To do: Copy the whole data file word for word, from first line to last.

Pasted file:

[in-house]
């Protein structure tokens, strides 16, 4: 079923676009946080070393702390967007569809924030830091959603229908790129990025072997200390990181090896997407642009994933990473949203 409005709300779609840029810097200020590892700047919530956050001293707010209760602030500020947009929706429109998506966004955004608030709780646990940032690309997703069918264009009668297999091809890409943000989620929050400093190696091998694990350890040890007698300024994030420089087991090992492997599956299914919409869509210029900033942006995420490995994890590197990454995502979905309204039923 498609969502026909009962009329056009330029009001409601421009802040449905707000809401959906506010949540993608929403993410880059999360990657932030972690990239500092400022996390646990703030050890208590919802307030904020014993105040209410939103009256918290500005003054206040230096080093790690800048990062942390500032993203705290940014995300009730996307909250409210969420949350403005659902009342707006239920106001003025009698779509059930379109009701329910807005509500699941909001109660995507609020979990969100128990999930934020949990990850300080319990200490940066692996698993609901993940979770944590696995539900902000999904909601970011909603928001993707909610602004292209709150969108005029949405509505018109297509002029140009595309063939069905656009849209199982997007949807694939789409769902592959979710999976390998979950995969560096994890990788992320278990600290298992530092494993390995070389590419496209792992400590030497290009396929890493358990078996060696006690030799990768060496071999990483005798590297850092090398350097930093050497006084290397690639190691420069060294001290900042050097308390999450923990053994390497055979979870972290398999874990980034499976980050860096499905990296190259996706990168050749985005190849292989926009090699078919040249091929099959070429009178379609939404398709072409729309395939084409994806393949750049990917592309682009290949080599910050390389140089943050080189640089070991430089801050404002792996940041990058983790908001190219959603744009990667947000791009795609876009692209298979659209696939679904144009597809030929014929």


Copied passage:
[in-house]
């Protein structure tokens, strides 16, 4: 079923676009946080070393702390967007569809924030830091959603229908790129990025072997200390990181090896997407642009994933990473949203 409005709300779609840029810097200020590892700047919530956050001293707010209760602030500020947009929706429109998506966004955004608030709780646990940032690309997703069918264009009668297999091809890409943000989620929050400093190696091998694990350890040890007698300024994030420089087991090992492997599956299914919409869509210029900033942006995420490995994890590197990454995502979905309204039923 498609969502026909009962009329056009330029009001409601421009802040449905707000809401959906506010949540993608929403993410880059999360990657932030972690990239500092400022996390646990703030050890208590919802307030904020014993105040209410939103009256918290500005003054206040230096080093790690800048990062942390500032993203705290940014995300009730996307909250409210969420949350403005659902009342707006239920106001003025009698779509059930379109009701329910807005509500699941909001109660995507609020979990969100128990999930934020949990990850300080319990200490940066692996698993609901993940979770944590696995539900902000999904909601970011909603928001993707909610602004292209709150969108005029949405509505018109297509002029140009595309063939069905656009849209199982997007949807694939789409769902592959979710999976390998979950995969560096994890990788992320278990600290298992530092494993390995070389590419496209792992400590030497290009396929890493358990078996060696006690030799990768060496071999990483005798590297850092090398350097930093050497006084290397690639190691420069060294001290900042050097308390999450923990053994390497055979979870972290398999874990980034499976980050860096499905990296190259996706990168050749985005190849292989926009090699078919040249091929099959070429009178379609939404398709072409729309395939084409994806393949750049990917592309682009290949080599910050390389140089943050080189640089070991430089801050404002792996940041990058983790908001190219959603744009990667947000791009795609876009692209298979659209696939679904144009597809030929014929």